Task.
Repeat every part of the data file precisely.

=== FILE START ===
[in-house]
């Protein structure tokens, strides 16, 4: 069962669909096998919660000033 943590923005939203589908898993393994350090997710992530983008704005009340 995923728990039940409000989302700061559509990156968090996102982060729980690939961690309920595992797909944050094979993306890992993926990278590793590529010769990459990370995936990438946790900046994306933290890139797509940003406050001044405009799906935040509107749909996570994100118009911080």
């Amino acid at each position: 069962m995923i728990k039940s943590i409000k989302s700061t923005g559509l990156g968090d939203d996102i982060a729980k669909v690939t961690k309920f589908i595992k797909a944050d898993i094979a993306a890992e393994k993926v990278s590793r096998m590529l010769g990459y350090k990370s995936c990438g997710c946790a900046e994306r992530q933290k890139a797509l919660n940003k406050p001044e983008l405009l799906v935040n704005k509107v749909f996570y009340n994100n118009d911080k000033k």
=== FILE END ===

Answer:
[in-house]
């Protein structure tokens, strides 16, 4: 069962669909096998919660000033 943590923005939203589908898993393994350090997710992530983008704005009340 995923728990039940409000989302700061559509990156968090996102982060729980690939961690309920595992797909944050094979993306890992993926990278590793590529010769990459990370995936990438946790900046994306933290890139797509940003406050001044405009799906935040509107749909996570994100118009911080």
């Amino acid at each position: 069962m995923i728990k039940s943590i409000k989302s700061t923005g559509l990156g968090d939203d996102i982060a729980k669909v690939t961690k309920f589908i595992k797909a944050d898993i094979a993306a890992e393994k993926v990278s590793r096998m590529l010769g990459y350090k990370s995936c990438g997710c946790a900046e994306r992530q933290k890139a797509l919660n940003k406050p001044e983008l405009l799906v935040n704005k509107v749909f996570y009340n994100n118009d911080k000033k």